mysidia at gmail.com
Wed Jun 2 02:08:26 CDT 2010
On Tue, Jun 1, 2010 at 3:50 PM, Andrey Khomyakov
<khomyakov.andrey at gmail.com> wrote:
>Seems like to do that I'd have to run a software router on a VM that would
For a VM router (for performance reasons is different than what i'd
suggest for a generic software router), I would suggest picking an
off-the-shelf OS that Vmxnet2 or Vmxnet3 drivers are available for,
see KB1001805, make sure to install the VM tools, change vNICs' type
to vmx. Standard OS + quagga, openbgpd, or other. Vyatta should
be great, if you are able to compile the vmx drivers for it.
Hopefully you are not planning to forward high-PPS traffic through a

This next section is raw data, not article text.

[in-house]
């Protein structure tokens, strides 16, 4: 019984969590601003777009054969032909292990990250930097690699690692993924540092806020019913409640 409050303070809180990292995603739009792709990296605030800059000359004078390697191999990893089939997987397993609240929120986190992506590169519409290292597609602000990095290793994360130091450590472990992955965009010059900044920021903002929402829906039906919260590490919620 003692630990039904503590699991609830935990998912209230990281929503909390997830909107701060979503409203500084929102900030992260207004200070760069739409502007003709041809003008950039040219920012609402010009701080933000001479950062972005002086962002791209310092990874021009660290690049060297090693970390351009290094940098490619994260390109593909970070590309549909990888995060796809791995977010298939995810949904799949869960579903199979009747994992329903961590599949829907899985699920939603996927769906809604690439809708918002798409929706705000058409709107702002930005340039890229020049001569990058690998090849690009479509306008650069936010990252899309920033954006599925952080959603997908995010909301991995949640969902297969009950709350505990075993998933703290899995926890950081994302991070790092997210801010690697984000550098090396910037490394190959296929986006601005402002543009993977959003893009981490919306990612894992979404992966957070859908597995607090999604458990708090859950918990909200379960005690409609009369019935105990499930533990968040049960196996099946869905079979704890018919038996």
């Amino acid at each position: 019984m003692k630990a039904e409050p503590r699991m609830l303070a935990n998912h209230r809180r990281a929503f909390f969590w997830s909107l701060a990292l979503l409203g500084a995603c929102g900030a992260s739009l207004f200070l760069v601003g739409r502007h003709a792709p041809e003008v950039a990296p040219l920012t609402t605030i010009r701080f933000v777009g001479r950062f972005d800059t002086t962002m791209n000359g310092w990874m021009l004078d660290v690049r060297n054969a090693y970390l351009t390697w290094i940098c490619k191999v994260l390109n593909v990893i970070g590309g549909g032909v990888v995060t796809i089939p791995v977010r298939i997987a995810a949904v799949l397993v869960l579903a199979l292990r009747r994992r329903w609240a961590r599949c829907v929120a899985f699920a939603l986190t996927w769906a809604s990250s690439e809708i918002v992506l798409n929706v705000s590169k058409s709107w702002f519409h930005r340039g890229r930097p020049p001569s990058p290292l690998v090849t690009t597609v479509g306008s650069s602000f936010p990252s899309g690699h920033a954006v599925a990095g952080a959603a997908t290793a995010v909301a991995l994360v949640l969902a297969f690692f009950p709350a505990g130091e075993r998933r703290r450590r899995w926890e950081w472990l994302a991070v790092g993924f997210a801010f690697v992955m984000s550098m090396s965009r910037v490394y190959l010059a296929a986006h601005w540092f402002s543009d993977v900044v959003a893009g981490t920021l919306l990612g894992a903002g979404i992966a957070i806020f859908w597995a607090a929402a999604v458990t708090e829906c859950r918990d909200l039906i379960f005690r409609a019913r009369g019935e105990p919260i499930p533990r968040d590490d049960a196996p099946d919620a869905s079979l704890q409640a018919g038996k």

single VM; vNICs are potentially a serious bottleneck in that
If traffic is not trivial, I would suggest using third-party
next-hop routing, that is, with VM-based routers removed from
forwarding path, by acting as route server, or announcing as next-hop
another (real) third-party router's IP instead one of its own IPs
(requiring all 3 routers to share a subnet).
Or investigate layer 2 extension of an upstream subnet via L2TPv3
pseudo-wire service, or Cisco OTV, etc....
then design failover scenario to not require a VM involvement.
Another thought is OSPF /32 host advertisements on some 'beacon'
VM(s), with tracked routes for 'virtual subnet' selection, instead
of a "router" VM.
Those are some vague thoughts... I'm just saying, almost anything,
other than having a VM forward packets for subnets, if it is
avoidable, even tunnelling -- on a non-VM router... :)
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